For everything that’s wrong with HBO Max – and, make no mistake, there is plenty to complain about when it comes to Warner Bros’ trademark streaming service – they did get one thing right with it: they have an incredible library of content for the average moviegoer to sift through. From first-run Warner Bros movies to the Turner Classic Movies archives, from exclusive partnerships with Cartoon Network and Studio Ghibli to a robust array of HBO-licensed features, there’s plenty to sink your teeth into, even if there are plenty of competitors that would better scratch any one viewer’s more niche interests. Nevertheless, there’s plenty to dive into as you figure out what exactly it is that you gravitate towards.
The Blob (1958)
A perennial favorite of mine since childhood, this drive-in classic perfectly embodies the kitschy corridor of Americana that is mid-century monster movies. Although the King Kong, Godzilla and even Gamera movies hold more cultural cache these days, they are hardly the only game in town when it comes to oversized, atomic age monsters. This particular throwback stars a hilariously miscast Steve McQueen from early in his film career, playing a teenager half his age and doing shockingly little to hide that fact, being chased around by a ravenous blob of neon-colored jelly from space. It’s all so wonderfully absurd, right down to its toe-tappingly catchy theme song, and yet it never fails to play to an audience (especially where children are involved).
Picnic at Hanging Rock (1975)
A recent pleasure of mine as a film lover has been stumbling into the Australian New Wave, a brief and chaotic period of Australian filmmaking spanning the 1970s that gave us the likes of Peter Weir, George Miller and Mel Gibson. Somewhat akin to the New Hollywood movement of the same period, the decade was marked by the influx of Australia’s first homegrown generation of filmmakers, who were both ready and eager to show the world what real Australian movies looked like. While the “best” of these movies is certainly up for debate, my favorite undoubtedly has to be Mr. Weir’s third film: a haunting mystery centered on the disappearance of several Australian schoolgirls and one of their teachers while on a Valentine’s Day fieldtrip to the titular rocky outcropping. Less interested in the who-dunnit-ness of it all than in its deeply politicized aftermath, the film is a dense exploration of the class, culture and economic underpinnings of Victorian society, making it a direct predecessor to Bong Joon-ho’s Memories of Murder (2003) and David Fincher’s Zodiac (2007).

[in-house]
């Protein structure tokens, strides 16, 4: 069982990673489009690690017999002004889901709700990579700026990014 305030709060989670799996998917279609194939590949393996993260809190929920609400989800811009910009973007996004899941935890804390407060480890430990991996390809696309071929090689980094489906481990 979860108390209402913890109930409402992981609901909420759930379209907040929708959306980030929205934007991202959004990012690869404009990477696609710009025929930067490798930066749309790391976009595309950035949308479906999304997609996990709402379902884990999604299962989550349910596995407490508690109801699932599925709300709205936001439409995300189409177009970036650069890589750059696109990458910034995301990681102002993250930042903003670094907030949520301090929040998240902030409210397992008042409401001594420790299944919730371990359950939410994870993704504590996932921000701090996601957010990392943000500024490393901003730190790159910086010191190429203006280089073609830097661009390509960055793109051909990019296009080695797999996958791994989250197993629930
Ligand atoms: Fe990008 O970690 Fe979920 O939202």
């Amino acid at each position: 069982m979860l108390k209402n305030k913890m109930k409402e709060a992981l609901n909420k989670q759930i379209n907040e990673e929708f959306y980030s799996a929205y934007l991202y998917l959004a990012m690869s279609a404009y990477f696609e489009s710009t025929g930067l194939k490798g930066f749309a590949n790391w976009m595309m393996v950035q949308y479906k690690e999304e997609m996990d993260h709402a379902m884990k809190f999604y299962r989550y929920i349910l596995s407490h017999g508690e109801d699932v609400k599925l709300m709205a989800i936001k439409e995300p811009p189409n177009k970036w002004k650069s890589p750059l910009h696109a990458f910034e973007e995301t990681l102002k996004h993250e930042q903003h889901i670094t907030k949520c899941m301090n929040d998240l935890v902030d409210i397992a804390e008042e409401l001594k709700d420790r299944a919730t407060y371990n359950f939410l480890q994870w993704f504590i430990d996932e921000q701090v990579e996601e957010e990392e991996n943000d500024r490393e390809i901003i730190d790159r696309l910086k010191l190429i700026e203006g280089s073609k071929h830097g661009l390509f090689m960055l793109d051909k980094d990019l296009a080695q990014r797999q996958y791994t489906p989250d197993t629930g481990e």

Bonfire of the Vanities (1990)
Make no mistake, Bonfire of the Vanities is not a good movie. It is a notorious bomb whose ill-begotten construction has been thoroughly documented in the three decades since its release. It is, however, a fascinating flop, and well worth exploring for all the ways that it failed to translate a beloved novel to the big screen. And as the subject of the second season of Turner Classic Movie’s new podcast, now is the perfect time to revisit this legendary letdown.
When I first got HBO Max, I was surprised to find just how many movies that had been veritable fixtures in my home growing up were utterly unknown to her. And while Dumb and Dumber (1994) and Arachnophobia (1990) could hardly be called great movies in their own right, Frequency could. The film tells the story of a firefighter father in 1969 and his cop son in 1999 who are able to somehow talk to each other through their Ham Radio thirty years apart. What starts off as a son trying desperately to save his father from the fire that killed his dad when he was a kid soon butterflies into a time-crossed police procedural when his mother becomes the target of a notorious serial killer. The fact that it can so easily pull off both of its parallel storylines – to say nothing of its sudden mid-movie genre shift – is a testament to the talents of perennially underrated director Gregory Hoblit and stars Dennis Quaid and Jim Caviezel.
The Suicide Squad (2021)
It seems like every month there’s some brand-new WB movie that’s pretty much a must-see for anybody wanting to keep up with what’s coming out of Hollywood these days. August proves to be no different, as James Gunn’s madcap Troma-alike – a reworking of the DCEU’s previously failed Suicide Squad (2016) and gangbusters Birds of Prey (2020) – shaping up to be THE superhero movie of the year. And if, like me, you’re not quite ready to risk going to the theater again, HBO Max offers you a safe, convenient way to join the rest of the world in on the latest movie discourse.
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